• Mon
  • Dec 22, 2014
  • Updated: 12:11pm

Local government fells UN reforestation project, says report

PUBLISHED : Tuesday, 28 August, 2007, 12:00am
UPDATED : Tuesday, 28 August, 2007, 12:00am

Efforts by a United Nations-sponsored reforestation project in the mainland's north have gone down the drain, with a commercial deal signed by the local government stripping the land bare.


About 27 hectares of steep, flood-prone reforested land in Pingshan county of Hebei's capital, Shijiazhuang , have been completely deforested, putting the lives and property of villagers at the bottom of the hill at risk of mudslides, the China News Service reported yesterday.


The barren area is in one of 24 spots in the county identified as most vulnerable and which benefited from a five-year reforestation project initiated by the UN World Food Programme in 1986. The agency cannot be reached for comment.


According to Luo Jiahui villagers, construction vehicles began appearing in January. The villagers were not aware of the extent of the destruction until June, when heavy rain filled a 25-metre-deep gully on the mountain and flushed a vast amount of loose rock and sand into villagers' homes.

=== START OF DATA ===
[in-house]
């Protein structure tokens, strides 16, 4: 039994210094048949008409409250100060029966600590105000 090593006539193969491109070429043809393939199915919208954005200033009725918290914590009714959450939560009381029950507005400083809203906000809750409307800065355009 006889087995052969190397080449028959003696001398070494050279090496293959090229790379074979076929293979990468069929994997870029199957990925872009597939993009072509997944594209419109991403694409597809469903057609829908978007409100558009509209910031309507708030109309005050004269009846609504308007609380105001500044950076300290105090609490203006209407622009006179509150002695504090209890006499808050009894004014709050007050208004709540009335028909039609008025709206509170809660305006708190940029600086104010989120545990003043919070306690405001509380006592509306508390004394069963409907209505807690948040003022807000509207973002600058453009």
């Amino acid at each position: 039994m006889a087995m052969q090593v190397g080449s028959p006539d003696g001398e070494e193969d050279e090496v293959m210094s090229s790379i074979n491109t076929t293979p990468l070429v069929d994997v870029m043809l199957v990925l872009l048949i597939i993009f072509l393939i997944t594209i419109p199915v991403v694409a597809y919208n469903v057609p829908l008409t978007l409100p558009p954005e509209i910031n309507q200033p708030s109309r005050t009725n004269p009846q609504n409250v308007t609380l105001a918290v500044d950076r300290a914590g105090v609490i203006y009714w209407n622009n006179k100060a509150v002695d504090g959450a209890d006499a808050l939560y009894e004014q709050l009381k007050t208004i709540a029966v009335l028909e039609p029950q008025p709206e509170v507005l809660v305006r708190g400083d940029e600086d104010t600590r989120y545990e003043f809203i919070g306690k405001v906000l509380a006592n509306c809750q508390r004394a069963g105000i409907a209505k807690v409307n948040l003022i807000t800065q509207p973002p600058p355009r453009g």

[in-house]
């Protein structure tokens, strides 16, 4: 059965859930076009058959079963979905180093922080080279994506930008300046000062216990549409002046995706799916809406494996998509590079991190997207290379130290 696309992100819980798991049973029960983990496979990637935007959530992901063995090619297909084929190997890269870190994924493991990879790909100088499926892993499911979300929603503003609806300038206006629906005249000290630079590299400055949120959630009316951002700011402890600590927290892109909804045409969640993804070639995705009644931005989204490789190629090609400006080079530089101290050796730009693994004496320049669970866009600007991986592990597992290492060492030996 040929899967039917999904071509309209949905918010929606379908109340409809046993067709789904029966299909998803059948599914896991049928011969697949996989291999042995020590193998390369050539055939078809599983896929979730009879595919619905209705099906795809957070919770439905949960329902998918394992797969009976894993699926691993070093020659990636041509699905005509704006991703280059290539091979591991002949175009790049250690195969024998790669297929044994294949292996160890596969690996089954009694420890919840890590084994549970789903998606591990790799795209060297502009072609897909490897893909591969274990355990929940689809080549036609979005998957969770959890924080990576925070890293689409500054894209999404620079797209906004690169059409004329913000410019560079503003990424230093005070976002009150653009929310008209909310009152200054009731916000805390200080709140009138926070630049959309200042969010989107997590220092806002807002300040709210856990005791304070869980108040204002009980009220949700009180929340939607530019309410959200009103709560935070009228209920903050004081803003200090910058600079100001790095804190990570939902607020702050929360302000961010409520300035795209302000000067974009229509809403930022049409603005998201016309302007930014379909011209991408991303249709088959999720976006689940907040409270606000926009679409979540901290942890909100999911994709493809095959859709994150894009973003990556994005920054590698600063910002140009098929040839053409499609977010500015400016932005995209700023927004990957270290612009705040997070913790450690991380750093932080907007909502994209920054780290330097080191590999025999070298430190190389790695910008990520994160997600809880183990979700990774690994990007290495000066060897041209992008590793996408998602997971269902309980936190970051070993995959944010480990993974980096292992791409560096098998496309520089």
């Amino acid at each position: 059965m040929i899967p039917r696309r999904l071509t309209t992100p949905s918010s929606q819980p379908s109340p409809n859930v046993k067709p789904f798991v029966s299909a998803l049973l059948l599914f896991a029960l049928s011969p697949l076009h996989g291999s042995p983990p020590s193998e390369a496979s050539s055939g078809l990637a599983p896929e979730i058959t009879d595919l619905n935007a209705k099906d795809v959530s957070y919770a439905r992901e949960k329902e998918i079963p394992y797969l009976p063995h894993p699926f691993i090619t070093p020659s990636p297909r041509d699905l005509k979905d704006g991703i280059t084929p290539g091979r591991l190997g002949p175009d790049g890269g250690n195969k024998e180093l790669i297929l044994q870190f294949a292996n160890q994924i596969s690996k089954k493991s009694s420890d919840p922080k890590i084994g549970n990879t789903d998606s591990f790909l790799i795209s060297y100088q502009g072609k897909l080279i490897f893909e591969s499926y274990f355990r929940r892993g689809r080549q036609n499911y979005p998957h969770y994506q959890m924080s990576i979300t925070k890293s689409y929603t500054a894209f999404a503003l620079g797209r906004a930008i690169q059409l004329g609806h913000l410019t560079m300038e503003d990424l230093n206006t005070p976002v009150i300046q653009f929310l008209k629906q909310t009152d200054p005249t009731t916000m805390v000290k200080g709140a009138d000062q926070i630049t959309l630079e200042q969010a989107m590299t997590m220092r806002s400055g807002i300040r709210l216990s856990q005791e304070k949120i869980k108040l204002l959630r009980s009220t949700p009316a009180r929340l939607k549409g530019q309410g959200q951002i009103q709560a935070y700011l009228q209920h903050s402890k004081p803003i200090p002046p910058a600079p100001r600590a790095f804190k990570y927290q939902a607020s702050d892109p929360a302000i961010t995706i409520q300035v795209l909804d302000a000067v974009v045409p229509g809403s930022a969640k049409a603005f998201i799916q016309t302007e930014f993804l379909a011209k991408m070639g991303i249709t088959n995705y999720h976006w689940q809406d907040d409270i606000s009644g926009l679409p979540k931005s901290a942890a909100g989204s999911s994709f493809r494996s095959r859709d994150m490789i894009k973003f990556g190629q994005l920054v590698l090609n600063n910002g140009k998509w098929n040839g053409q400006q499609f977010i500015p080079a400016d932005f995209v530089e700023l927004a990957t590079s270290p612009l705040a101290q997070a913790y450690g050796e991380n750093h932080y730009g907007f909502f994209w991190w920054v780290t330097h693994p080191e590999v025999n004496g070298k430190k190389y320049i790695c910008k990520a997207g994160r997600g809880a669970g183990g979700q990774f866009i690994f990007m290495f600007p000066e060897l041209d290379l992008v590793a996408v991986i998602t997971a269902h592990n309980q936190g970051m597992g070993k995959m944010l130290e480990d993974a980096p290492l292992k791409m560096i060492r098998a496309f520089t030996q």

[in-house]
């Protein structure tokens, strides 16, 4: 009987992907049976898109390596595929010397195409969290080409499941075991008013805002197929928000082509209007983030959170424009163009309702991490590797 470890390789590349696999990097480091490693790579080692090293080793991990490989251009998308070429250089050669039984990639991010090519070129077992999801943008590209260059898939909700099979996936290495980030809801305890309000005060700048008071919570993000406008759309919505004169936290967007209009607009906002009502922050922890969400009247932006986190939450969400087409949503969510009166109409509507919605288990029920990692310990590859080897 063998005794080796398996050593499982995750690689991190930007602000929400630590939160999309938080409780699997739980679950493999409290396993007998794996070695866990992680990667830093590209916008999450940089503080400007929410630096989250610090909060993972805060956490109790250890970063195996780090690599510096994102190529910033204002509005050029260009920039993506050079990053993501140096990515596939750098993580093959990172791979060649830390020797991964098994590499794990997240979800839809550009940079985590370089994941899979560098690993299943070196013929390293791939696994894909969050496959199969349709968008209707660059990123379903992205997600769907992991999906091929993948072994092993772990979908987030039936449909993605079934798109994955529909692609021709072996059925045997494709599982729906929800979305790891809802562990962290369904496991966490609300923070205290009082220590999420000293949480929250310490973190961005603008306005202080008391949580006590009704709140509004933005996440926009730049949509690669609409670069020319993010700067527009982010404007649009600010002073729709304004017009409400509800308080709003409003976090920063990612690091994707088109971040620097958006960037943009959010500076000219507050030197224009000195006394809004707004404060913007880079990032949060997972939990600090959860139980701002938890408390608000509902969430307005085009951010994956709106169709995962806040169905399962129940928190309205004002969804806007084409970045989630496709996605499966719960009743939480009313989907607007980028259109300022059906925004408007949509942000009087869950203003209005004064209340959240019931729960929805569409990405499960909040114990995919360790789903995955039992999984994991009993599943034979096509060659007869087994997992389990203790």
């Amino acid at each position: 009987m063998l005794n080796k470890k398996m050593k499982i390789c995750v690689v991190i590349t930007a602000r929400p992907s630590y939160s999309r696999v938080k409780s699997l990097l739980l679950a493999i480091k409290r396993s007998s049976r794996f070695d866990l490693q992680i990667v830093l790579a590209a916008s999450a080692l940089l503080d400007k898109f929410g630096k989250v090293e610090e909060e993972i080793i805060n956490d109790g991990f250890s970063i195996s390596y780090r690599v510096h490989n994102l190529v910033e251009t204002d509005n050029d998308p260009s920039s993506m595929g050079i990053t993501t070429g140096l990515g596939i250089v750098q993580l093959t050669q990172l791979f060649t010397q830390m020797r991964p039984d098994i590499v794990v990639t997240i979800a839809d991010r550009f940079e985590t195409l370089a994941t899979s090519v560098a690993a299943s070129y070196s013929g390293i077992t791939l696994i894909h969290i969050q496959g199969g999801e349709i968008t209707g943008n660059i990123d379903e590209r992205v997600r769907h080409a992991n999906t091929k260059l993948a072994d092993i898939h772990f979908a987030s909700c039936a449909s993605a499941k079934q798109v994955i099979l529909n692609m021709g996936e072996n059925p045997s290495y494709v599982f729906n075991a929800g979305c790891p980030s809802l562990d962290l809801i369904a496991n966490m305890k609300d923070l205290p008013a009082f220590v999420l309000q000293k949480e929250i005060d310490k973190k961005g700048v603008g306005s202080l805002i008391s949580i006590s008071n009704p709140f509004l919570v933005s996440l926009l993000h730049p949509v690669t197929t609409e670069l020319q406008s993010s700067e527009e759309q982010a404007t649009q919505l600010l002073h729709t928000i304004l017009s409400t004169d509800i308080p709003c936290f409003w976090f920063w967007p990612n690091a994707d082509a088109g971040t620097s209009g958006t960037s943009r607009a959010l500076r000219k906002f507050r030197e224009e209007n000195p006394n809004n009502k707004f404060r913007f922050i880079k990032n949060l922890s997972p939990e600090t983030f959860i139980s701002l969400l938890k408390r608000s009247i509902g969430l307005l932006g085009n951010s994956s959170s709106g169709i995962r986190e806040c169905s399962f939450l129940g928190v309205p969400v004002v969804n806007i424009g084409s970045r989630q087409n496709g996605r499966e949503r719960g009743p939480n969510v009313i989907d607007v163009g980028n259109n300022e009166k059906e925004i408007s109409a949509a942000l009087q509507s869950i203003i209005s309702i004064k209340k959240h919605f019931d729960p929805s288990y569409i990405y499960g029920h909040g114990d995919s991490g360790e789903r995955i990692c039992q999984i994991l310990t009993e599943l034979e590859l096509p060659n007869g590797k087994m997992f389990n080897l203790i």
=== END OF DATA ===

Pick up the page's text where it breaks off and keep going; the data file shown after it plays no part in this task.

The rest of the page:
The villagers built dykes to protect themselves but even so, when it rains they still have to move out of their homes or risk being inundated with debris.


The village party secretary and village chief confirmed the area lay within the World Food project and said it would be used to grow fruit trees under a 50-year contract signed with a developer. They refused to provide further details and denied villagers were in danger, according to the report.


Officials at the higher town level said the project had not received administrative approval and the forestry department had already fined the developer for developing the land.


They also denied the villagers had been put in danger but admitted negotiations on property insurance were continuing, the report said.


Share

For unlimited access to:

SCMP.com SCMP Tablet Edition SCMP Mobile Edition 10-year news archive
 
 

 

 
 
 
 
 

Login

SCMP.com Account

or